Cooler Master GM34-CW have four video inputs – for a pair of HDMI version 2.0 (the inscription 1.4 under one, apparently, is erroneous) and DisplayPort version 1.4. Of these, only DisplayPort supports the input signal with the maximum resolution and frame rate for Cooler Master GM34-CW, as well as operation in the Nvidia G-Sync Compatible mode. Inputs are selected in the menu, in addition, in the absence of a signal at the current input, the automatic selection of the active input is triggered (but not always). The HDMI and DisplayPort inputs are capable of accepting digital audio signals (PCM stereo only), which are output after conversion to analogue to the built-in speakers and via the 3.5mm minijack. An external powered speaker or headphones can be connected to this jack.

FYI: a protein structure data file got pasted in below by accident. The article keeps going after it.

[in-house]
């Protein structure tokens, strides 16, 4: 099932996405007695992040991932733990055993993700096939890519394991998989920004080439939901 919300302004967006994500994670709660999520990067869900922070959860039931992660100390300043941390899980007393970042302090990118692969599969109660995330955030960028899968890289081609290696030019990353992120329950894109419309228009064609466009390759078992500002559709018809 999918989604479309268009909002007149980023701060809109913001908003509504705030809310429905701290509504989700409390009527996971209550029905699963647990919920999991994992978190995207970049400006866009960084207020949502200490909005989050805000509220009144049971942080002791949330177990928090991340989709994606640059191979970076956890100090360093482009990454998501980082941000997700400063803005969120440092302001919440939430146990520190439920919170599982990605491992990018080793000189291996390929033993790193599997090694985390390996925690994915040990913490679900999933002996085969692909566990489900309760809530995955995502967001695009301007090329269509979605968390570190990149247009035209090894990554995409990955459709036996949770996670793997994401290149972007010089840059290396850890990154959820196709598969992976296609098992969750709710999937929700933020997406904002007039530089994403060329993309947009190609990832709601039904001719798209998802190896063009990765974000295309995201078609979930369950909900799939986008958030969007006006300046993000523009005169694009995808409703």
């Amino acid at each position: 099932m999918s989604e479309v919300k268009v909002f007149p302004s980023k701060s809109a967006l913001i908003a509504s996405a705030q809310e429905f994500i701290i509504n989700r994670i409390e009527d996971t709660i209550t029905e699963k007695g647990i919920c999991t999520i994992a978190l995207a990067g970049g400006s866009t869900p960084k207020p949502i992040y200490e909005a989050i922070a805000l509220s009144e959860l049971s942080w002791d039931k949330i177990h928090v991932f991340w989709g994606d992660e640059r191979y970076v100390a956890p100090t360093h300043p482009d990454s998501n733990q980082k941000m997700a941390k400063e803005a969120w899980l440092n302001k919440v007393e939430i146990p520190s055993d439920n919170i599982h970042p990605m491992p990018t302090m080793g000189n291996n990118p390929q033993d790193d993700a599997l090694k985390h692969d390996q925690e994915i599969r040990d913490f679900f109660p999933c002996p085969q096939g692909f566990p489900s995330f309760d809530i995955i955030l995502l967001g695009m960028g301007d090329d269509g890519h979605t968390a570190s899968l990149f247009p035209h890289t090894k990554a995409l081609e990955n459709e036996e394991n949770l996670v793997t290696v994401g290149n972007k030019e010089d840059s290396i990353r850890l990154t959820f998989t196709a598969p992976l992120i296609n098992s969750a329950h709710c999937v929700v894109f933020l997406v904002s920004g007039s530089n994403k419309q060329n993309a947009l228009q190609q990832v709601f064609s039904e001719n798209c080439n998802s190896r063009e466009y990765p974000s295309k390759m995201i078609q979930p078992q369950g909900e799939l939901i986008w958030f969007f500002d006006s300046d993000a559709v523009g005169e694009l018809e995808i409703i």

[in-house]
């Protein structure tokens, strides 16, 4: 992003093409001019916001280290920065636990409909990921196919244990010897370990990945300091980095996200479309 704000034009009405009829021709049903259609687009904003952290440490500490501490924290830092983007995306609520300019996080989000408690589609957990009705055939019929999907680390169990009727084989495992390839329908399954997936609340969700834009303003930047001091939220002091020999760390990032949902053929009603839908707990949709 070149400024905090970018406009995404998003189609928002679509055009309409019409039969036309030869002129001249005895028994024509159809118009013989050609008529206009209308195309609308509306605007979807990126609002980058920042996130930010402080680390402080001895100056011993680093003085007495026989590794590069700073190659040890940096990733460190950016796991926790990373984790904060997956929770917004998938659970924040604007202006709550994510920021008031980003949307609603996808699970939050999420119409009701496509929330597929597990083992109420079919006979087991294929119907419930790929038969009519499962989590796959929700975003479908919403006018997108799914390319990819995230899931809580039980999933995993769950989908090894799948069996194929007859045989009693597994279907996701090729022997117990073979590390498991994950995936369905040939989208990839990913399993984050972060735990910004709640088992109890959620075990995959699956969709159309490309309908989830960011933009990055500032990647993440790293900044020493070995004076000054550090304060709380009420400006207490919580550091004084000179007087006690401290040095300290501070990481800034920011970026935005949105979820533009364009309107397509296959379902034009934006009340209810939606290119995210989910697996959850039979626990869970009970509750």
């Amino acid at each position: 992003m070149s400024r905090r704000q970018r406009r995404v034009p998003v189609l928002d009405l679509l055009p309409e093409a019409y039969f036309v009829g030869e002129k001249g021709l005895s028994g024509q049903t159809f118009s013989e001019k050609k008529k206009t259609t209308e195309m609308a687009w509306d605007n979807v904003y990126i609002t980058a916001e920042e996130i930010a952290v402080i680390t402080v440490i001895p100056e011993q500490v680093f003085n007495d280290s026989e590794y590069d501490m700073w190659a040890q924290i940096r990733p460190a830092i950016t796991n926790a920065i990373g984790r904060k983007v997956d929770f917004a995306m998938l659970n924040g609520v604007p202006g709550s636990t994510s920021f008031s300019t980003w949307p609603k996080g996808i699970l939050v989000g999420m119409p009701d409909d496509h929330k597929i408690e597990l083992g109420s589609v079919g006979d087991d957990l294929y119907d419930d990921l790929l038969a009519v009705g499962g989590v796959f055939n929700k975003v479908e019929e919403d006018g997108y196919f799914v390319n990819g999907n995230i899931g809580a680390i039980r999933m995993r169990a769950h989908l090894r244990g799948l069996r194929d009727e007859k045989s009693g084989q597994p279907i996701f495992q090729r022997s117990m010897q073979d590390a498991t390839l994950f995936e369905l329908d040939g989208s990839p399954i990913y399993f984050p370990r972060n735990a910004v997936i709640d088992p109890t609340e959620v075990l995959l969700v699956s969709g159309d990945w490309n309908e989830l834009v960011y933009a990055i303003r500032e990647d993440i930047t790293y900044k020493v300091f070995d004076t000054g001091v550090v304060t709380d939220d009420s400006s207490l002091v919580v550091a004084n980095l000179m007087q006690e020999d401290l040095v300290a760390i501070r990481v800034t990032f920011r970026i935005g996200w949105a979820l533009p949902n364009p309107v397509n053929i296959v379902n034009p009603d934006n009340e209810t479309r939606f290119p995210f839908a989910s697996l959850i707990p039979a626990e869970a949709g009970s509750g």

The headphone output power was sufficient to provide sufficient volume in 32-ohm headphones with a sensitivity of 92 dB, and even with a small margin. The sound quality in the headphones is poor, since the sound is harsh, only midrange frequencies are reproduced, but at least in the pauses, the noise is not audible.
The quality of the built-in speakers is also poor. Even for the user sitting in front of the monitor, they are quite quiet, there is no low frequencies at all, there is a pronounced “plastic” sound due to the resonances of the body, the stereo effect is weak. Let’s compare the frequency response of Cooler Master GM34-CW with the frequency response of two high-end TVs (pink noise was reproduced, sound pressure levels in 1/3 octaves were recorded by the Octava-110A-Eco sound level meter, 30 dB is approximately the background noise level):
It can be seen that Cooler Master GM34-CW does not have low frequencies, in the middle there are resonance peaks, the range of reproduced high frequencies is narrow.